Peter Thiel is a super-smart, super-successful businessman and libertarian activist. He co-founded PayPal, invested in Facebook and has pledged three and half million dollars to a project searching for the key to human immortality. He also thinks it was a bad idea to give women the vote.
A couple of years ago Bloomberg reporter Deepak Gopinath visited Thiel’s offices at San Francisco’s Presidio. Thiel is a fan of Leo Strauss, René Girard and Star Wars. The offices of his hedge fund — Clarium Capital Management LLC — are deliberately located away from those of other money managers and investment bankers. He doesn’t want to mix with the herd.
The herdlike behaviour of voters is one of the reasons Thiel believes libertarianism and democracy are incompatible. In the wake of the global financial crisis "the broader education of the body politic has become a fool’s errand", he writes in Cato Unbound: "Since 1920, the vast increase in welfare beneficiaries and the extension of the franchise to women — two constituencies that are notoriously tough for libertarians — have rendered the notion of ‘capitalist democracy’ into an oxymoron."
This is the kind of thing that worries people who read books by Naomi Klein and believe that libertarians secretly hope to emulate General Pinochet. But rather than lead a libertarian takeover of the United States, Thiel would prefer to colonize outer space with right-thinking libertarians (sadly that’s not feasible yet).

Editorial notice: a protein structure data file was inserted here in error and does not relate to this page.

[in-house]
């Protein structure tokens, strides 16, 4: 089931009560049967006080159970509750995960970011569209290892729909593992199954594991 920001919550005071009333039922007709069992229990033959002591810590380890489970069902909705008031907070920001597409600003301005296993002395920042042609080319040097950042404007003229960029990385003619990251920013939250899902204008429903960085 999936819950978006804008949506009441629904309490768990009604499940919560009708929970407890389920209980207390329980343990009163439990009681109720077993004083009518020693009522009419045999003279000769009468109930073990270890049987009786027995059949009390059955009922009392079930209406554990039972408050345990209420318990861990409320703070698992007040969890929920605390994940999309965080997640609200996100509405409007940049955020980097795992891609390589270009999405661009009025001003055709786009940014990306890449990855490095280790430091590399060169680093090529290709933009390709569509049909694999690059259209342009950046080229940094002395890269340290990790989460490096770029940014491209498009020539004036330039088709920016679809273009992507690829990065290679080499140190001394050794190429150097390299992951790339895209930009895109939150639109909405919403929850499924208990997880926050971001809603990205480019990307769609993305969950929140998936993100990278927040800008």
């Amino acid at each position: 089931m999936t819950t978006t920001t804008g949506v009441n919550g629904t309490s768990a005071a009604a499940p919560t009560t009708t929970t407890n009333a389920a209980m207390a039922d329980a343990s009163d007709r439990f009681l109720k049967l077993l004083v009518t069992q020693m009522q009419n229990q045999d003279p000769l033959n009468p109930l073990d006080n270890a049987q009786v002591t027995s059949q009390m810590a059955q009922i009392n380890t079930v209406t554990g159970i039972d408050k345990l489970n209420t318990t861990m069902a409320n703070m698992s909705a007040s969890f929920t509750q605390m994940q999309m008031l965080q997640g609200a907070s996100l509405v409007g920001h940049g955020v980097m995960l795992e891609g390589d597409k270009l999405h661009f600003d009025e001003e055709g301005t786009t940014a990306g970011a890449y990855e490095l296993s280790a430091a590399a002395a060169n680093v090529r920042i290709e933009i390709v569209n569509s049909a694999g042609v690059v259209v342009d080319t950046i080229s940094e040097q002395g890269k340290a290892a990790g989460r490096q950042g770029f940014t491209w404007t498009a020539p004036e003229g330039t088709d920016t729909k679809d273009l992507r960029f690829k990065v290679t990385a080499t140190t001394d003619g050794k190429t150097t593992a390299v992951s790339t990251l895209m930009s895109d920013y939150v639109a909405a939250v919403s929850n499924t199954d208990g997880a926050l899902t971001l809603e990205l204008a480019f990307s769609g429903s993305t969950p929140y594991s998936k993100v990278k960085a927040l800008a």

Another libertarian, Will Wilkinson regards Thiel’s comments about female suffrage as "boneheaded". "Extending the franchise to women is, in my estimation, one of the great triumphs of the American classical liberal tradition", he writes in a recent blog post. According to Wilkinson, libertarianism often looks like a system rigged to protect the gains of the haves while denying opportunity to the have-nots — particularly groups that have traditionally been oppressed and disenfranchised. Libertarianism has public relations problems:
… not because most people are stupid or immoral [but] because libertarians have done a terrible job countering the widespread suspicion that it’s a uselessly abstract ahistorical ideology for socially retarded adolescent white guys. The sadly common libertarian-conservative penchant for "brave" counter-PC truthiness (e.g., "Women do love the welfare state!" "Blacks really do have lower IQs!") certainly doesn’t help.
In the end, says Wilkinson, the best idea is to engage with people who’ve rejected libertarian ideas and try to convince them "that free markets and limited government are better than they might have thought."